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Online Markets Changing the Way Consumers Shop for Groceries

By Jazmine Woodberry

An increasing number of consumers across the country are ordering their groceries online, both from dedicated web outlets and from the digital iterations of brick and mortar stores, simply having these groceries delivered to them at home. Now, specialty foods companies are looking to adapt to this new retail climate in a $1 trillion grocery retail industry where more than $4 billion are spent by companies on online ads each year.
Working with more than 140 grocery brands, including Kroger, Shoprite and Albertsons, as well as more than 200 Consumer Packaged Goods brands, MyWebGrocer provides a suite of leading-edge eCommerce and eMarketing solutions to the grocery and CPG industries, with products for every digital touch point. Grocers can utilize MyWebGrocer’s software platform where shoppers can head online and do a range of things—from creating shopping lists, acquiring coupons and pulling up digital promotionals, to purchasing goods online for home delivery. Consumer packaged goods companies have the ability to follow a different path, with digital marketing campaigns for grocery websites, as well as ways to measure the effectiveness of those digital advertising efforts.
“Changing consumer behavior is pressuring grocers and CPGs to adopt digital solutions,” said Hudson Smith, Principal at HGGC, a MyWebGrocer investor in a release. Smith said he thinks “new eCommerce-focused entrants seeking to take share from traditional grocers” can look to online grocers both to shop online and enrich brick and mortar experiences via digital offerings.
MyWebGrocer is not alone in the push to move the grocery industry online. Founded in 1989, online grocery ordering and delivery service Peapod now serves customers in Illinois, Wisconsin, Indiana, Maryland, District of Columbia, Virginia, Massachusetts, Connecticut, Rhode Island, New Hampshire, New York, New Jersey and Pennsylvania. Peapod offers a unique online grocery shopping option that fits into consumers’ busy lives.
“In a time when schedules are more demanding than ever, Peapod offers more than an online shopping service—it’s a lifestyle solution,” said Bradley Porter, Peapod’s Director of Marketing. “And it’s evolving to help people knock out their grocery shopping wherever and whenever they’d like via a Peapod mobile app, virtual stores, and more.”
Peapod is expanding convenience with home delivery or drive-through-style pick-up. Same day, next day and advance scheduling are available, accommodating “anytime, anywhere” grocery shopping with a handy mobile app and virtual stores. Peapod also adds value with built-in sorting features for nutritional requirements and a ‘checkout counter’ that helps manage spending as you go. In a Consumer Reports study from fall 2012 on how online grocery shopping eases grocery bills, Peapod.com topped the list as a money-saving site where shoppers can spend less and get more.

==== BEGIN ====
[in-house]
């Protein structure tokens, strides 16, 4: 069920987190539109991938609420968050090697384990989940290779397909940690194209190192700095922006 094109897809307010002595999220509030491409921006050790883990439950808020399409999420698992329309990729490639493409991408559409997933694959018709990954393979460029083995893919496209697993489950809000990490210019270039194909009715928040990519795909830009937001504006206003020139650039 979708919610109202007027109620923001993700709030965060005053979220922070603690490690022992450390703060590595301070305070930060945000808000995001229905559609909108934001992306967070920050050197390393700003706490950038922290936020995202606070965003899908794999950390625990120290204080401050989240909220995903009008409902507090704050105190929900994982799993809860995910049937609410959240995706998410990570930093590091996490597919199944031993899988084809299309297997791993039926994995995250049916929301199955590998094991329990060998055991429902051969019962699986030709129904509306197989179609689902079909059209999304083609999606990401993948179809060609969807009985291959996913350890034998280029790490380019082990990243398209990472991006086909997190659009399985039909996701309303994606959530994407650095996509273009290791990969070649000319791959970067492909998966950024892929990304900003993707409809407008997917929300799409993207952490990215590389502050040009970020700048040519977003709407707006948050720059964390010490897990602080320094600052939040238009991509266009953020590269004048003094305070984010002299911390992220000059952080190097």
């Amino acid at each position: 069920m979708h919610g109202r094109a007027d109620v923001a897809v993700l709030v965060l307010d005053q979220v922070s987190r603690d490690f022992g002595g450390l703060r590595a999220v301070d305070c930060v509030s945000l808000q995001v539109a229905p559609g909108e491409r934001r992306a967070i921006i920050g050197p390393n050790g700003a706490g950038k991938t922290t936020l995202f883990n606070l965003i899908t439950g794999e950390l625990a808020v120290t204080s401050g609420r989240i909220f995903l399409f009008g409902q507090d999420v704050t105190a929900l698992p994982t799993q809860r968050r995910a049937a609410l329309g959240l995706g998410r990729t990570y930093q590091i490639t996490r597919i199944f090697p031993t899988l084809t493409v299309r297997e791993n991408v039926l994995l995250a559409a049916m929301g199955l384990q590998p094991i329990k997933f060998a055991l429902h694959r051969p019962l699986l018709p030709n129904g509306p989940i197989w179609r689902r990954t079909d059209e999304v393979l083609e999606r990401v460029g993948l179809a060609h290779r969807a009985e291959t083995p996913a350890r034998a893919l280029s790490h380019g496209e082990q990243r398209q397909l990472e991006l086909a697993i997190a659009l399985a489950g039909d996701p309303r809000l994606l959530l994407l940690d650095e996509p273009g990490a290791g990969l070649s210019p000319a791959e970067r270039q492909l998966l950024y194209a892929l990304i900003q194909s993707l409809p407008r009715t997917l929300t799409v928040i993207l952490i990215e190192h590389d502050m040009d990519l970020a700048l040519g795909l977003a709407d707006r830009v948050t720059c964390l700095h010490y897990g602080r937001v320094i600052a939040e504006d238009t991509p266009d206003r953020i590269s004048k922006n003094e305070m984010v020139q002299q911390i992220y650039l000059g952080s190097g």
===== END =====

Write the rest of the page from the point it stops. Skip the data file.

In addition to dedicated online grocery services like Peapod, food retailers are also utilizing other online venues, not usually known for their edible offerings. This includes online megastore Amazon.
Daphna Havkin-Frenkel’s business, Bakto Flavors, started in 2006 with a few options but has since expanded to several dozen gourmet spice and flavoring options that move far past the company’s initial vanilla starting point. The growth of Bakto Flavors has been in part due to the availability of Bakto Flavors’ products on Amazon. With Amazon behind the company’s sales, the former small shop now has global customers.
According to Havkin-Frenkel, Bakto Flavors still utilizes brick and mortar stores in the New York City area to reach consumers, but the company’s proprietary website sales, partnered with the sales it makes on Amazon have made the Internet the company’s biggest overall sales forum.
Of course, despite the growing trend of online grocery sales, experts are quick to point out that time honored physical trips to the grocery store are not going away any time soon. Still, retailers and CPG companies that are not yet online would be wise to consider this as an important venue for future sales. “While weekly trips to the grocery store are a time-honored tradition, consumers in 24 markets across the country are eating up the idea of online shopping…where hand-picked, hand-delivered groceries are always just a click away,” Porter said.

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